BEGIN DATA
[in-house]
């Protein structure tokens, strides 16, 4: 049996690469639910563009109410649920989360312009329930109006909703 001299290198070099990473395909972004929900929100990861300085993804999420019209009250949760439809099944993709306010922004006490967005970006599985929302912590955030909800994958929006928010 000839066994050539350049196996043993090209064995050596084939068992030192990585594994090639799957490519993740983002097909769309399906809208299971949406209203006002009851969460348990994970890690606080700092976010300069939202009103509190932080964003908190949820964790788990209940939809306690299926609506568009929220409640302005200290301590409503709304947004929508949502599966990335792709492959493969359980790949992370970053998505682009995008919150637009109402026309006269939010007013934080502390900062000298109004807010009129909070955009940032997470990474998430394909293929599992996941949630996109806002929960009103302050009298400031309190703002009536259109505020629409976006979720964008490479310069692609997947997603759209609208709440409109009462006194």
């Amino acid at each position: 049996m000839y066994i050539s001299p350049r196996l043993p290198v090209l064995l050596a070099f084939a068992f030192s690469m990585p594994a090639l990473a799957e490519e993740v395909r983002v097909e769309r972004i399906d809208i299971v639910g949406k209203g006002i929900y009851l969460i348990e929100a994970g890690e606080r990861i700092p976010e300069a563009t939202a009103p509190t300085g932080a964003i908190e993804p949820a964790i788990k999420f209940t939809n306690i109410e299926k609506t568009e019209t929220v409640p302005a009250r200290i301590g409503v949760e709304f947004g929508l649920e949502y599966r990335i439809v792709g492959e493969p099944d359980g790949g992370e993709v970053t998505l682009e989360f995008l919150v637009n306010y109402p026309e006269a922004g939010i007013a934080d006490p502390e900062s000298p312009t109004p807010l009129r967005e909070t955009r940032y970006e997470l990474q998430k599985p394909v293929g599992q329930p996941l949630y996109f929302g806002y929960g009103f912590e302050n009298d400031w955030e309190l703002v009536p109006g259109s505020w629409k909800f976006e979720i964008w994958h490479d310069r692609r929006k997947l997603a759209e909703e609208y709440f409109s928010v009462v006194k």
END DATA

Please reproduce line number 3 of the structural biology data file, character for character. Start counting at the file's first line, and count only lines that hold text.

């Amino acid at each position: 049996m000839y066994i050539s001299p350049r196996l043993p290198v090209l064995l050596a070099f084939a068992f030192s690469m990585p594994a090639l990473a799957e490519e993740v395909r983002v097909e769309r972004i399906d809208i299971v639910g949406k209203g006002i929900y009851l969460i348990e929100a994970g890690e606080r990861i700092p976010e300069a563009t939202a009103p509190t300085g932080a964003i908190e993804p949820a964790i788990k999420f209940t939809n306690i109410e299926k609506t568009e019209t929220v409640p302005a009250r200290i301590g409503v949760e709304f947004g929508l649920e949502y599966r990335i439809v792709g492959e493969p099944d359980g790949g992370e993709v970053t998505l682009e989360f995008l919150v637009n306010y109402p026309e006269a922004g939010i007013a934080d006490p502390e900062s000298p312009t109004p807010l009129r967005e909070t955009r940032y970006e997470l990474q998430k599985p394909v293929g599992q329930p996941l949630y996109f929302g806002y929960g009103f912590e302050n009298d400031w955030e309190l703002v009536p109006g259109s505020w629409k909800f976006e979720i964008w994958h490479d310069r692609r929006k997947l997603a759209e909703e609208y709440f409109s928010v009462v006194k």